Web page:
Optimisation of selectivity in the separation of aromatic amino acid enantiomers using sulfated β-cyclodextrin and dextran sulfate as pseudostationary phases
Zakaria, P and Macka, M and Haddad, PR, Optimisation of selectivity in the separation of aromatic amino acid enantiomers using sulfated β-cyclodextrin and dextran sulfate as pseudostationary phases, Electrophoresis, 25, (2) pp. 270-276. ISSN 0173-0835 (2004) [Refereed Article]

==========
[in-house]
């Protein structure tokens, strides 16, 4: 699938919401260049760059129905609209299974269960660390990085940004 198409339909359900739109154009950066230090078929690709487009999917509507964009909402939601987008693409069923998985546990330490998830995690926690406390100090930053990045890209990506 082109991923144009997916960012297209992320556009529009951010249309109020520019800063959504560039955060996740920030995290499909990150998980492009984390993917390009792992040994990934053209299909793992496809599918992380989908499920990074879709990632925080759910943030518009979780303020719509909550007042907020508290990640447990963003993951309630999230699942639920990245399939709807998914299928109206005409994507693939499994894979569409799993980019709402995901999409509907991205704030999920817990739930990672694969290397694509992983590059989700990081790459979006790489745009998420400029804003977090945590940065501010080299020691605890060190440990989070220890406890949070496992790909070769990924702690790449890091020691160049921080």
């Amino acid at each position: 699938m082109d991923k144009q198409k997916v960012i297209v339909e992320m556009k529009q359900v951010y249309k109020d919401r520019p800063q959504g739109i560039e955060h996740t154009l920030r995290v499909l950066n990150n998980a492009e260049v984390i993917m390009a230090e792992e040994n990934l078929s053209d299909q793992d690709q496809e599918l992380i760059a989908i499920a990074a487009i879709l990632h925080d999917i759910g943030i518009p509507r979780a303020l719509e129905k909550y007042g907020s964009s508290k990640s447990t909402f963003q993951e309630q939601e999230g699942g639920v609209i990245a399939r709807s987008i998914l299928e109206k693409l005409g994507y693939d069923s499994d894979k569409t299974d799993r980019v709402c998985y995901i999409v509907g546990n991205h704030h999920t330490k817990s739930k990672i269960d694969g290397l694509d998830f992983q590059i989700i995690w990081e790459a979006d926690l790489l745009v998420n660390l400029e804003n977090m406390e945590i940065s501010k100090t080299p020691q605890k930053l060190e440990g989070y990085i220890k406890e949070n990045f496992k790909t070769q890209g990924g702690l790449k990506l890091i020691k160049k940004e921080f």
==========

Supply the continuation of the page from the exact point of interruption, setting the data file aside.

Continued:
Control of selectivity in the enantiomeric separation of three aromatic amino acids (phenylalanine, tyrosine and tryptophan) was demonstrated utilising two separate electrolyte additives. Sulfated-β-cyclodextrin (s-β-CD) was chosen as the chiral selector while the addition of dextran sulfate provided a means with which to predictably fine-tune separation selectivity. The two additives were found to interact independently with the amino acids, with the s-CD providing chiral interactions while the dextran sulfate provided ion-exchange (IE) interactions. The system was also very robust with reproducibility of migration times being < 2.0% RSD between runs and < 2.6% on using a new capillary. A physical model derived from first principles was also successfully used to describe the two additive system. The model accurately described the observed separations over the range of 0-20 mM s-β-CD and 0-1% dextran sulfate with a correlation coefficient of 0.998 between predicted and observed mobilities. The physical model also provided useful information about the system including association constants between the analytes and the pseudostationary phases, together with the mobilities of the associated complexes (analyte-cyclodextrin and analyte-dextran sulfate). Selectivity optimisation was achieved using the normalised resolution product and minimum resolution criteria. The physical model also allowed a desired separation selectivity to be obtained, such that experimental conditions could be predicted to lead to a particular migration order.